Imagine what it was like for five young men to hold a copy of "Billboard" in their hands. For a few years, Carl and Jon-Jon had gone to the newsstand each week, buying a single copy of "Billboard" and reading it cover to cover. These days you hear about visualization techniques and dreaming about what you want in life. They didn't know exactly what it was they were doing, but they knew two things, they wanted to be a national band and they wanted a number one record. It was Jon-Jon who would ultimately start focusing on the financial aspects to what that number one status meant. He loved the business side of things almost from the start.
Carl Bonafede was one of the hardest working promoters in Chicago....he'd do his best to make sure everyone in Chicago knew who this band was. Bonafede had vision for making The Buckinghams the biggest band in Chicago. He did that. Dan Belloc's horn section made the arrangement unique and forever memorable.
James Holvay wrote the iconic song that propelled five young men into the spotlight and it gave him his first number one songwriting hit. The native of Lyons Township was multitalented as a writer, performer, and musician. He composed on piano and guitar and he was wiser than many young men his age, something that traveling the road with the Dick Clark tour gave him, along with street smarts you pick up along the way.
Although the iconic song spent two weeks at the top of the Billboard charts at the #1 spot and more weeks before and after that up an down the Top 100, even more impressive is that it has soared across the airwaves daily somewhere in this world every single day for the past 50 years, 18,250 days, 438,000 hours, 26,280,000 minutes.
Think about that--a two-minute song on the air waves and on wings of love. Thanks to SiriusXM radio, especially the 60s on 6 channel and Music Director Phlash Phelps and Program Director Lou Simon, The Buckinghams' music is alive and thriving. Music services keep this and other Buckinghams' songs alive, as you hear their music on airplane flights, in Hyatt Hotel properties, in Chicago's O'Hare airport, and yes, even in elevators and grocery stores. Even when terrestrial radio stations, once the primary sponsors of concerts around the country, played the music faithfully in the 1980s and 1990s, fell victim to program consultants, it was the unexpected places that the music remained alive for 50 years on the airwaves.
There are two key factors responsible for the songs making into our mainstream sonic consciousness for 50 years. It is first thanks to the fans of The Buckinghams--you above other factors set a demand for the music. From Dolores Chapman and her high school friends calling the radio stations requesting their songs be played on the air in the 1960s, to all of you who follow their concerts and go back year after year to wherever the band is playing around the country, you're the ones.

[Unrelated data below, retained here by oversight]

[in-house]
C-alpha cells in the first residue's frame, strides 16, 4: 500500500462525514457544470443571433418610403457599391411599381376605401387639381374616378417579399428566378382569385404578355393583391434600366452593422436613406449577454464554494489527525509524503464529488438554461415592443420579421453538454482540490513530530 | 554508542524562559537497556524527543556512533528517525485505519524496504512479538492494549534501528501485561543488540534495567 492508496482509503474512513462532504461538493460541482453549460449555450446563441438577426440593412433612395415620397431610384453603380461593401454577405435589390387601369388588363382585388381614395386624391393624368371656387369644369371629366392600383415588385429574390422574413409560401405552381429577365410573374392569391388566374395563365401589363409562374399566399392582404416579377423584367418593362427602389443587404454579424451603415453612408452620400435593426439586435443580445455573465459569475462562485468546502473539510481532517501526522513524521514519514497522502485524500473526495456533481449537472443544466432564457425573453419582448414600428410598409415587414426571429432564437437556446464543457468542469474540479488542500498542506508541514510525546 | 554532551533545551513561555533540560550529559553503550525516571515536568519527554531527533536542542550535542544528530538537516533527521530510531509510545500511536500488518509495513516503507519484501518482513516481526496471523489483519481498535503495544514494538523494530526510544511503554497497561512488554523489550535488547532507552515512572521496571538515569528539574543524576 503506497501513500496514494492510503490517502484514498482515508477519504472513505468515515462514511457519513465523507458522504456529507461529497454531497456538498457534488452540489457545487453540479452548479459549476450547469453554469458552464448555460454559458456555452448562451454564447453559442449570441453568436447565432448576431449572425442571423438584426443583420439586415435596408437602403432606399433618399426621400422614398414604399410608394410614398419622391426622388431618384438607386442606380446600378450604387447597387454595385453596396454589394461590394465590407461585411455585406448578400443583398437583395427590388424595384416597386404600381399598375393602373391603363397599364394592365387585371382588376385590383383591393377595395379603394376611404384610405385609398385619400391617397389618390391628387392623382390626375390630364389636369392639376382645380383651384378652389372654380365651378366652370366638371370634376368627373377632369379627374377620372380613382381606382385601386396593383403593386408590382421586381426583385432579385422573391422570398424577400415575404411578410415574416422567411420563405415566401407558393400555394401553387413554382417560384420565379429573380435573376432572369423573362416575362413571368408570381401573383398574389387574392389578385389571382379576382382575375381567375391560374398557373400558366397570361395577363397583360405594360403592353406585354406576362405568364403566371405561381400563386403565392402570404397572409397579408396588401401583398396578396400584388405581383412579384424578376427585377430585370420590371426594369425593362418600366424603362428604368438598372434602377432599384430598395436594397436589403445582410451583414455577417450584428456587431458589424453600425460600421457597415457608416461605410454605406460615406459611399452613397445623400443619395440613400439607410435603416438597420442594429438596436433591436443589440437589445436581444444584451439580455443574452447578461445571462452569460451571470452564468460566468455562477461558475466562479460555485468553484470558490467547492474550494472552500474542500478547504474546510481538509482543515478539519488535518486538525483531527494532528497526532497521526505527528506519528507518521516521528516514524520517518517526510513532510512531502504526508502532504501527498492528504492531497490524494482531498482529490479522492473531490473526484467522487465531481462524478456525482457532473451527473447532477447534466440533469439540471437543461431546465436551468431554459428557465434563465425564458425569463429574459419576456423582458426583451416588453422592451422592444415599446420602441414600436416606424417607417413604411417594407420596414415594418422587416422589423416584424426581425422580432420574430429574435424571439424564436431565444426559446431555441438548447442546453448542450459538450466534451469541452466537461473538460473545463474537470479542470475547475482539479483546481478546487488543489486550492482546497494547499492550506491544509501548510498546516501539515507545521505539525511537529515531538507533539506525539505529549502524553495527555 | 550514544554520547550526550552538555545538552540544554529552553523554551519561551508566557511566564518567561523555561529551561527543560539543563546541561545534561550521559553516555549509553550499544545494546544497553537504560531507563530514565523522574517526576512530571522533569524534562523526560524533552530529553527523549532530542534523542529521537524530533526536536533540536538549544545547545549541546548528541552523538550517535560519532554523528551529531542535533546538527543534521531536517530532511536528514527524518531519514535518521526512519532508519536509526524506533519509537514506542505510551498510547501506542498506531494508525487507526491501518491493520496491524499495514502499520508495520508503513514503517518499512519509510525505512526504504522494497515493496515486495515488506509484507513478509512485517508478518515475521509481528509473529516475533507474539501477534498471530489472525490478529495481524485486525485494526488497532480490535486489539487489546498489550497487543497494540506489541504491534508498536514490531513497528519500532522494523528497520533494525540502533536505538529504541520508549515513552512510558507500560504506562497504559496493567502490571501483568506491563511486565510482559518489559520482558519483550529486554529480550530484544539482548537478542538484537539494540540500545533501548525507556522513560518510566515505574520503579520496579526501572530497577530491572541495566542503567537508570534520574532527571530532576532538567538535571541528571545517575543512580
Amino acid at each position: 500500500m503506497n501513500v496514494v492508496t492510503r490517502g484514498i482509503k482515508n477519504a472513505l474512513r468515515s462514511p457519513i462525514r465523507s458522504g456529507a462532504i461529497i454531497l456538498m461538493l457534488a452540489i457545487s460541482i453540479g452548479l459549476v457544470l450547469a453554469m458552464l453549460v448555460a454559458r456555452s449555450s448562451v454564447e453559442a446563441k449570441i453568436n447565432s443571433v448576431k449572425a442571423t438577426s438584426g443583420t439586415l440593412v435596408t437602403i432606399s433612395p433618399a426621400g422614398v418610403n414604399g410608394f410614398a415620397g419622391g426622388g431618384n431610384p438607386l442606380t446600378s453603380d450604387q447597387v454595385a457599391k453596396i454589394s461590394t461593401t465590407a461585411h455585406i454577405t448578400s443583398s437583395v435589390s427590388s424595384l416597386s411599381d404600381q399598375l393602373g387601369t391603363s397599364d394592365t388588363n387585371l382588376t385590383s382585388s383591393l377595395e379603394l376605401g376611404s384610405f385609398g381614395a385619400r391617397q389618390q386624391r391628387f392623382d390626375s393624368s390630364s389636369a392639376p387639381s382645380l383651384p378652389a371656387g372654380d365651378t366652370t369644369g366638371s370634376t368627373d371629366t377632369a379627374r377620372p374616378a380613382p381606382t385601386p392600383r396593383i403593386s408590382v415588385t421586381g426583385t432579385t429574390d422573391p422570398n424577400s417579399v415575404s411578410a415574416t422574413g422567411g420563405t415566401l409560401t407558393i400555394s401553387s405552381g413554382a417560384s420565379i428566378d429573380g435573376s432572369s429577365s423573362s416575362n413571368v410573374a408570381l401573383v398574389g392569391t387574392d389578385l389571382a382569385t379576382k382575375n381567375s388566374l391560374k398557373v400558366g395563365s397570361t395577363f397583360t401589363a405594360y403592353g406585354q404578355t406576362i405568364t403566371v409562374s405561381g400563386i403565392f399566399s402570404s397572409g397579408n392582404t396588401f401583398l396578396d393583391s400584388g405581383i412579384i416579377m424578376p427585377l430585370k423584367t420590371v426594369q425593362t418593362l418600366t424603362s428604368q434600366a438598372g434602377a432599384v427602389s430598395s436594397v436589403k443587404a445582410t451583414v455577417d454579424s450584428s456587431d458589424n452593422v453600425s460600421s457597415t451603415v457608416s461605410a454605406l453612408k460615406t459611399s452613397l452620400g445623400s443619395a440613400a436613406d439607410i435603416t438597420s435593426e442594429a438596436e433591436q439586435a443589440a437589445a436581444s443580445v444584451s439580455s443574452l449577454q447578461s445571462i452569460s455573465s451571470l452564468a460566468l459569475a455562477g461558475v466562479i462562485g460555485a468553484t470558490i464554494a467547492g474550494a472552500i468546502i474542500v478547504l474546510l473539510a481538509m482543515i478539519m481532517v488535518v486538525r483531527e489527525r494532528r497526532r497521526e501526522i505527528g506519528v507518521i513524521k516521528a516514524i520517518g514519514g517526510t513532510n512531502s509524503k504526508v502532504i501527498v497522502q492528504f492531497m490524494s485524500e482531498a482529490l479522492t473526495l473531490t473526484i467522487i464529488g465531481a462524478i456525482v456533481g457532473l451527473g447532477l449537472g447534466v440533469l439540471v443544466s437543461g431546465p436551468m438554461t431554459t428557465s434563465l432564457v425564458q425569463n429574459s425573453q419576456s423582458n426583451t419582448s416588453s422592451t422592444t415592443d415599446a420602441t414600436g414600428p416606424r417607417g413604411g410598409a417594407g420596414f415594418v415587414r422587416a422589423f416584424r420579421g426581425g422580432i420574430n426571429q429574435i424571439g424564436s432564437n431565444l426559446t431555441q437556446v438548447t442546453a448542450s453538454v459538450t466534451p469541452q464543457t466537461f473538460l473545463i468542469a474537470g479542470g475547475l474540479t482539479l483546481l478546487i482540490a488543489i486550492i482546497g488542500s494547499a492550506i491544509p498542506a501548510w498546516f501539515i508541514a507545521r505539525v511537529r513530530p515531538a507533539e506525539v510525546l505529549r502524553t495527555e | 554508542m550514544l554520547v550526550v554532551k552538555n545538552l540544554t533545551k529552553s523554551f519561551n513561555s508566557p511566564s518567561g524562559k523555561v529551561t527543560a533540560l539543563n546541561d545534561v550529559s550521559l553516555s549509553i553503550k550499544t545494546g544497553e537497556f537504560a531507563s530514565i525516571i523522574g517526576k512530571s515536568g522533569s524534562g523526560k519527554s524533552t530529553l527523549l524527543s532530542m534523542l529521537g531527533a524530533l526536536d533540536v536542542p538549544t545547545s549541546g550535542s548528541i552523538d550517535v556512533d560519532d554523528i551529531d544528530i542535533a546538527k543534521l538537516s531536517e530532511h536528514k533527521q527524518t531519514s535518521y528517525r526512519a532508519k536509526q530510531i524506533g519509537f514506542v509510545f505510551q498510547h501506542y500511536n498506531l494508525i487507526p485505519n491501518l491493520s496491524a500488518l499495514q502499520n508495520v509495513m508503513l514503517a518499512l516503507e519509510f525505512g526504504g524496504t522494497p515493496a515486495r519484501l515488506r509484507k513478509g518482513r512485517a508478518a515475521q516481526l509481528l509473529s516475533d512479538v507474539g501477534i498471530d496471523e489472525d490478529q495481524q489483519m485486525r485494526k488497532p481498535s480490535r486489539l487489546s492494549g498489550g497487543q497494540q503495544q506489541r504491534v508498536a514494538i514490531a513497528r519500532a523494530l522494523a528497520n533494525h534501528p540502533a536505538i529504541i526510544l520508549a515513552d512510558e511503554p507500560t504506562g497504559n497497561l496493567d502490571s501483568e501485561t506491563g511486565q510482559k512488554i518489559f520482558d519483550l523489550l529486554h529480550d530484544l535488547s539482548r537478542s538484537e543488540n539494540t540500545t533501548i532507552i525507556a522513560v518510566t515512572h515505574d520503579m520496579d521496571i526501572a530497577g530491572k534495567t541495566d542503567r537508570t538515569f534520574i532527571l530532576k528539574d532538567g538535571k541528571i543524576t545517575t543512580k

Next, Carl Giammarese and Nick Fortuna deserve special distinction as the ones among the founding members of the band who have kept the music of The Buckinghams alive, particularly on a daily basis since 1982. We all remember the five Buckinghams on the record: Dennis Tufano, the late John Poulos, original keyboardist Dennis Miccolis, Carl Giammarese and Nick Fortuna. Those are the five on "Kind of a Drag."
Those of you who have attended concerts from the 1960s and from the 1980s forward know best of all the names of the others who have contributed their talents to The Buckinghams' performances, several of whom spent over four times as many years as the original recording group was together in the 1960s.
Bruce Soboroff joined Carl and Nick in 1986 and Dave Zane and Bruce "Rocky" Penn have been with the band since 2010, and, naturally, the musicians frequently known as The Buckinghorns, including Carlo Isabelli, Charles Morgan, Rich Moore have been with them for ages. Carl and Nick have carried the responsibility for assuring they bring the high standard of excellence to the music that is required for a performance that assures you leave having heard the music sung and played authentically, in the same key it was recorded, because you know how every note of every song goes.
Of course no list would be complete without Susan Rakis, who has attended more concerts than any other fan in the world, because she does both merchandising and she's the concert coordinator working behind the scenes to assure that when they walk on to the stage, everything is to their exact specifications. Each concert takes hours and days to advance, again unseen.
Those of us on the other side of the concert stage in the audience don't really get to see what it is like behind the scenes. We just know that we love being able to go to arenas, festivals, on cruises, or to showrooms in Las Vegas, and state fairs to see the musicians we regard doing what they do best, playing our songs.
It's profound to think, though, back in 1967, about how many 45s we bought, possibly 50 or more that year, each of which was important enough to spend the week's allowance, or a portion of it, on. Now, think about how many bands from that stack of our favorite records can we go see today? Very few, right? Fifty years of music later, James Holvay's song lives on, and thanks to Carl and Nick and all those who join them in concert and on the road, it will live on in our hearts and minds for many more years to come.
Undoubtedly, each of these variables has combined to make a truly memorable living legacy.
Congratulations to The Buckinghams for this very special milestone,
Dawn Lee Wakefield
Publicist for The Buckinghams